Japan's quiet approach to cross-border investment is changing

06 May 2021. Published by Nigel Collins, Partner, Head of Japan Desk

This article highlights a few interesting insights from an interview of Nigel Collins (RPC) and Mangyo Kinoshita (southgate) conducted by Brunswick Group.

See: link

Japan’s social culture has coloured its business activities for generations and helped make its manufacturing sector in particular a huge success. But that culture of doing business is evolving quickly, by Japanese standards. As a result of a combination of international influences, pressures from investors and government regulators and a shifting global economy.

In particular, the country’s international M&A activity and investments abroad, which were almost entirely halted during the 2020 as a result of the pandemic, are returning to life. Investors are expecting a surge in deals along with subtle changes in the way Japanese leadership conducts business. Pressures at home from an aging workforce and a declining population, along with pressures to create a green economy and recent growth in shareholder activism, are generating a mounting sense of urgency to demonstrate new robust growth to shareholders and investors.

Deal activity levels

Domestic deals in Japan remained very active last year. But with outbound M&A, the number of deals decreased 32.6 percent. As a whole, deal value went down by almost 60 percent last year which is a huge drop. On a positive note, Japan Inc is well-positioned to do deals coming out of the pandemic. See link for a view on this.

Two big trends

Midsize corporates continue to follow the larger Japanese corporates overseas and a growing drive into the green economy.

If you go back 10 years, a lot of that M&A was in the manufacturing sector. Over the last 10 years many of the big Japanese corporates, large manufacturers, major banks and insurance companies, large complex organisations like Hitachi and the trading houses have conducted a lot of M&A all over the world. In typical Japanese fashion, midsize companies have followed the larger Japanese corporates. These midsized companies are still very big companies in the context of UK and European markets.

The drive into the green economy is accelerating. Companies like Mitsubishi Heavy Industries and Toshiba have announced ambitious mid-term management plans based on decarbonisation of industry for the years ahead. There’s a lot of interest and investment into green and blue hydrogen, ammonia, carbon capture, battery storage and other green energy projects. Europe has a lot of new technology in these sectors and is ripe for more Japanese investment. One of the challenges for Japan Inc will be finding the right opportunities and partners as this is a hot market with increasing valuations and tough auction processes to navigate, favouring fast movers and big spenders.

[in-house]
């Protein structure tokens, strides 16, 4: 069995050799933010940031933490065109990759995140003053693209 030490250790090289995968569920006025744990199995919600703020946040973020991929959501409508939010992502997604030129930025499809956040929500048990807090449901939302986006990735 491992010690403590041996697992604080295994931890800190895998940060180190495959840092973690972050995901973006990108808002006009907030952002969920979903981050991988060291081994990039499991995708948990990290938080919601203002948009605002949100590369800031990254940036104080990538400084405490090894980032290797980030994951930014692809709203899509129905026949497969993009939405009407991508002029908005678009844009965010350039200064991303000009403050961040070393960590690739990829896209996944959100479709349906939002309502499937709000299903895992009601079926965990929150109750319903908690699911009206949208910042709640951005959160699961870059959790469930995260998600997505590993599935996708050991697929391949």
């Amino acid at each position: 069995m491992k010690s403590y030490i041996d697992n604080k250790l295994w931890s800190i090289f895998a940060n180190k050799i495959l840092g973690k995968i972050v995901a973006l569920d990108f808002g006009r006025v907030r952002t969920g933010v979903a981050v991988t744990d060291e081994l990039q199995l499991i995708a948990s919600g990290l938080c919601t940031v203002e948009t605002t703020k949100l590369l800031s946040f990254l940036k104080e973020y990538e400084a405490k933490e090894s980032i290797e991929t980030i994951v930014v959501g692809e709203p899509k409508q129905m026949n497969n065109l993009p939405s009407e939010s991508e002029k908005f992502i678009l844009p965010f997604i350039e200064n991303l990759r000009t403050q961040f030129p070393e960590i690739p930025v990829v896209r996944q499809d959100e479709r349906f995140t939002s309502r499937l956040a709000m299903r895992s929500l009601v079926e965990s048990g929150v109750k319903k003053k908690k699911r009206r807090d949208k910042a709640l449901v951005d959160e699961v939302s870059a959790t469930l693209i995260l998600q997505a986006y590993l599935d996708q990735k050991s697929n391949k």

Restructuring of minority investments

There’s also been a wave of restructuring. There were a number of investments by trading houses into tech businesses around five years ago, but over the last couple of years, a lot of those investments have stopped. They are realising that unless they set up a specific venture capital business, they’re not necessarily the best businesses to be making those investments and holding them over the longer term. So, there’s been a number of restructuring of those investments throughout the pandemic.

Changing approach of Japanese CEOs

When we look at companies like SoftBank or Fast Retailing (owner of Uniqlo), they are led by founders and strong entrepreneurs. A lot of Japanese companies with those sorts of CEOs have been very active and very successful in the global market. That’s a recent phenomenon. Traditionally, it was mostly car manufacturers that were the big players. But now we’ve started to see more companies led by strong CEOs, willing to engage in very difficult M&A activities. So, things are definitely changing. We are starting to see strong leadership and passion about the businesses they are buying.

The gap between a traditional Japanese style of CEO and Western CEO is narrowing. There are a couple of trends I've seen in recent years. One is that large Japanese corporates have been bringing in investment bankers and professionalising their M&A teams. That drives a more international approach. Midsize corporates will follow that over time. These more professional M&A teams have a lot of influence these days on strategy, execution and post-merger integration.

Another trend is where talented people have been sent abroad to gain international experience, they are returning and now being given the opportunity to influence the company at headquarter level back in Japan. Historically, some of these returnees were less influential. I see that in some larger companies these people are now exerting real influence on strategy and business practices, bringing in a lot of international knowledge. Japanese corporates are much more open these days to taking advantage of this knowledge and helping to narrow the gap between the very traditional Japanese CEO and the and the more hands-on Western CEO.

It will be interesting to see whether the growing number of these dynamic CEOs can forge a new direction for Japanese business.


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